“Okay, so like, what happened is, Heather pulled out a Good News Bible at youth group, and Kendra was like, “Eww, what’s that?” and Mrs Andrews was all like, “Not on my watch you don’t!” and then Linda told Meghan who told Lisa’s Mom, and now Lisa said her Mom said Heather like totally can’t come to our sleepover!”

Please: might we “cool it” with these the jokes? I have my reasons:

  1. Because some of our judgments are based on misinformation.

Have you heard that the new NIV (2011 edition) is pro-gay? That only liberals use the NRSV? (more…)

The Eclectic Text of the New Testament – a conspiracy against the Word?

God’s beloved Word – you’d better believe I study it daily. Yes, as a Bible teacher, since my ministry is teaching the New Testament in Spanish and English, and also from the Greek. But more fundamentally I read the Bible simply as a Christian, because it is through the reading, meditation, and obedience of God’s Word that we grow as believers. [1]

Therefore it concerns me when I read about a supposed conspiracy, made up of people who secretly despise God’s Word and are paving the way for antichrist, out to destroy the Bible and leave us in spiritual darkness. These charges are leveled against the Nestle-Aland edition of the Greek New Testament, the exact same “critical” edition I and my students read and interpret. [2]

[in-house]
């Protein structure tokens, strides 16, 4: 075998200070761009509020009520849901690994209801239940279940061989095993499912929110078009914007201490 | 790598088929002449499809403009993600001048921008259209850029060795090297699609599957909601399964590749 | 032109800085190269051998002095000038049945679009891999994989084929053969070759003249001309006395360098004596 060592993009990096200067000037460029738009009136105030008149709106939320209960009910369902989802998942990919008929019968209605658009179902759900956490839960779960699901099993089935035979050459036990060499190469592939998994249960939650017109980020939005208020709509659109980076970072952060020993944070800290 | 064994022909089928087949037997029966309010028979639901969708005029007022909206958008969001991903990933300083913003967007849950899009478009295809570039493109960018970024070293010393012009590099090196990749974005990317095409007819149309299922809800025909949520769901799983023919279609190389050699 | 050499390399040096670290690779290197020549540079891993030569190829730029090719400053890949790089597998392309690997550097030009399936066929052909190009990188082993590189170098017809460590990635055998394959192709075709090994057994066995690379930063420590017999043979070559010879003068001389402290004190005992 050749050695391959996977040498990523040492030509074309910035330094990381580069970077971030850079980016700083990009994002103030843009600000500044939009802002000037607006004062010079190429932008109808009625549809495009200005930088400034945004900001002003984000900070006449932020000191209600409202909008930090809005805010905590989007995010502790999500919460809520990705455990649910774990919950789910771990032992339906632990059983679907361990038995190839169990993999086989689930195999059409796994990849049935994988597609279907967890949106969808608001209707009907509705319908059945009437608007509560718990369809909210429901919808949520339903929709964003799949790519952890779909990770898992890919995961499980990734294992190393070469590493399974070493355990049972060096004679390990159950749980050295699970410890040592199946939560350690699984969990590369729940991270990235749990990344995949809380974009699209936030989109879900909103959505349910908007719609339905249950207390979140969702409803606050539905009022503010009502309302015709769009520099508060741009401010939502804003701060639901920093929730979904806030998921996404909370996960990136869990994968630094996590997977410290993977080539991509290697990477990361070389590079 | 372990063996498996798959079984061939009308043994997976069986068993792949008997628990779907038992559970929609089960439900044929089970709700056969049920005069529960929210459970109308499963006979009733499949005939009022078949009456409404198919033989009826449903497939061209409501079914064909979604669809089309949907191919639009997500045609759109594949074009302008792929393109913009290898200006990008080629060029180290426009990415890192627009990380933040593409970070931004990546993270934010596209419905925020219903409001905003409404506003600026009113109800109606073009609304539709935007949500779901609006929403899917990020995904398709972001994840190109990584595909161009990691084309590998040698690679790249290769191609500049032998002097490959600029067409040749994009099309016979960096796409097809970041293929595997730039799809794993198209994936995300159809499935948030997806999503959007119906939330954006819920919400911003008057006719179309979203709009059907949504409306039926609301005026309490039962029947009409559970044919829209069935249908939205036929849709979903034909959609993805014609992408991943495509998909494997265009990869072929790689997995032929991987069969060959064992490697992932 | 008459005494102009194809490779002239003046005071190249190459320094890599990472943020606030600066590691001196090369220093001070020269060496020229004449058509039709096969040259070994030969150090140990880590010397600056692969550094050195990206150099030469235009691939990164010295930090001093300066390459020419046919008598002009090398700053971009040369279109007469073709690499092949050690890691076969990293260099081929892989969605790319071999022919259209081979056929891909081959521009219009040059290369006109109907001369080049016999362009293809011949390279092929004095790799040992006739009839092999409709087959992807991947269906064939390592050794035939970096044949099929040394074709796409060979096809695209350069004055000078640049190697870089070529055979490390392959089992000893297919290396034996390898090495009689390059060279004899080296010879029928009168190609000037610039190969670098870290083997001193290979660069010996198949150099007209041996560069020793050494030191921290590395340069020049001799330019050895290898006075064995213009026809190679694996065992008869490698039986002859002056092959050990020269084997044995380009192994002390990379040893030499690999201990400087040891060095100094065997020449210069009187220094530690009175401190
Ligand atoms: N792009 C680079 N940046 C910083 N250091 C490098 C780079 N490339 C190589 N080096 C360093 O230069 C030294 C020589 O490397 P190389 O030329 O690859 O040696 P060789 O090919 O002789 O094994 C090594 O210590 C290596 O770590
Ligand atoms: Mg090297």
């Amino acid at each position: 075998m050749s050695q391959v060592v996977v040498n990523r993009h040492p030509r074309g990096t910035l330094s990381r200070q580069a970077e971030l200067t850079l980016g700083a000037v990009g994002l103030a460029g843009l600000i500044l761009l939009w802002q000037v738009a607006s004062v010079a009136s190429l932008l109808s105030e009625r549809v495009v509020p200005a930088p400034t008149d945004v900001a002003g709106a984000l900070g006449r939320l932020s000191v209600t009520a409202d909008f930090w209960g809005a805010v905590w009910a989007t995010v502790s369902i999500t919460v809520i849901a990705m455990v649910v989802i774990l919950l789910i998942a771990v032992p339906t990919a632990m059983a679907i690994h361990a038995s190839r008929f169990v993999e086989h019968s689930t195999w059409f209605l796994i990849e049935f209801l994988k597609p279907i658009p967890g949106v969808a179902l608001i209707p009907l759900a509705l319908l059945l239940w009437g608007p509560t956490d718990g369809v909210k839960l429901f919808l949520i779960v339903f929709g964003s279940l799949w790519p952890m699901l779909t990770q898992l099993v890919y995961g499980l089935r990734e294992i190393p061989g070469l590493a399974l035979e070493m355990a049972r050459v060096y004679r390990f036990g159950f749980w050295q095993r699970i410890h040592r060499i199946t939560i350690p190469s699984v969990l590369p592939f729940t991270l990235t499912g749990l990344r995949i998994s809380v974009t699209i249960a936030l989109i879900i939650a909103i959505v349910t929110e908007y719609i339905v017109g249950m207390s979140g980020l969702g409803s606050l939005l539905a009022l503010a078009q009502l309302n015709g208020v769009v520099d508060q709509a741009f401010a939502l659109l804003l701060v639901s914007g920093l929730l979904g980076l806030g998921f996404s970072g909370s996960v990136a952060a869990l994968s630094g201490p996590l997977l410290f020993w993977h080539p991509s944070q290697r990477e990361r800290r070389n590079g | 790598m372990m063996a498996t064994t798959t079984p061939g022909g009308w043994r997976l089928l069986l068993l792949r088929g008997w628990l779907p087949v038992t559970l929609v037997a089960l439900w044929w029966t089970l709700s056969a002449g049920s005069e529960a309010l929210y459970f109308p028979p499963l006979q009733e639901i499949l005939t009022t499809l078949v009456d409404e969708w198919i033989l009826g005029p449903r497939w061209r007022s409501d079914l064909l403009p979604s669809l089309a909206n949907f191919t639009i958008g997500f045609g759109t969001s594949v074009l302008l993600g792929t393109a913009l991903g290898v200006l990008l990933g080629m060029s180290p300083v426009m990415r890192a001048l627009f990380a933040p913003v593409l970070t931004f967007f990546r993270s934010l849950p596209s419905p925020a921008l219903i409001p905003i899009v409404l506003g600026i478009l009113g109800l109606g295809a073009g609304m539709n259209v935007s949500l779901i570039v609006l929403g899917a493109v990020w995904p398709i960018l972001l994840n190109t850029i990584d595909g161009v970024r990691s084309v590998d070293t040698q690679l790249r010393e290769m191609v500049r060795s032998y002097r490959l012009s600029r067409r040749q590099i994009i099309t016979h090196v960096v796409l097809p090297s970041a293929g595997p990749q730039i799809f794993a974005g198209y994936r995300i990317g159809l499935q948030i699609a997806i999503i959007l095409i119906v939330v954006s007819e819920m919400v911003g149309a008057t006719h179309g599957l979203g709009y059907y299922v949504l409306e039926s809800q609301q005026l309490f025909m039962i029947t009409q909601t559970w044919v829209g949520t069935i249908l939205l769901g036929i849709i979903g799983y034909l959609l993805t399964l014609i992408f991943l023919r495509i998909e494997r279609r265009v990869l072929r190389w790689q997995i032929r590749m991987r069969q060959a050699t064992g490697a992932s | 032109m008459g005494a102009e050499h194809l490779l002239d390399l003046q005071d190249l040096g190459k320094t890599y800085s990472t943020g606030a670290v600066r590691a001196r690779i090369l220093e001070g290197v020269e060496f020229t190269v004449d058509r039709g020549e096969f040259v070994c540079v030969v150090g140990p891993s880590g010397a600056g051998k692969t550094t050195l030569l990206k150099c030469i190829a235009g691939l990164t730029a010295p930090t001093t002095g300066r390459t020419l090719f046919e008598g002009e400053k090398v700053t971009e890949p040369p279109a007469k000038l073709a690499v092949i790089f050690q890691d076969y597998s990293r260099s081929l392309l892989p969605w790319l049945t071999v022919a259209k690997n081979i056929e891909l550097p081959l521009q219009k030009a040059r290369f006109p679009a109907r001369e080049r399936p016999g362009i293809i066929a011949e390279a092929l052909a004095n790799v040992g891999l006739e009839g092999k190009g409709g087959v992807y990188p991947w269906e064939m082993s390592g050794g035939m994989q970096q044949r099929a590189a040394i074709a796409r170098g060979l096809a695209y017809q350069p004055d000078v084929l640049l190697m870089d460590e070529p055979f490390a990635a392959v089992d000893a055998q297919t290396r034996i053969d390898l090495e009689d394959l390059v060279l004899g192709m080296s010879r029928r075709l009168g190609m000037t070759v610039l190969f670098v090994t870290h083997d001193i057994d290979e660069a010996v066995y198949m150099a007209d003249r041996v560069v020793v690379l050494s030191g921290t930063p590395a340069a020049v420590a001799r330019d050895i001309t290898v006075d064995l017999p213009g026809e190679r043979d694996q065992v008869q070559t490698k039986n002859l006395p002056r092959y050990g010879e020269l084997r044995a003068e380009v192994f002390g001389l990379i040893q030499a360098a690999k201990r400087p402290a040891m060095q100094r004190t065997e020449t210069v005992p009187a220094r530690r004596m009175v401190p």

That’s why I am impelled to read up on the so-called Alexandrian Conspiracy to ruin the Bible. If it is a real and present danger, I want to know. If it is a false alarm, then I must communicate that to you, the readers.

“Don’t destroy God’s Word! Or change it!”

My conclusion:

If the critical edition of the New Testament be treason against God’s Holy Word, then it’s the most poorly executed conspiracy in the history of Bible study.

Let’s see why. One extreme theory has it (more…)

Published in: on October 9, 2014 at 2:37 pm  Comments (20)  
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Did a NASA supercomputer prove the Bible?

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NASA proved the Lost Day of Joshua, using a supercomputer! This story surfaces once in a while, and the internet only serves to give it more “credibility” by making it come at the reader from a hundred directions: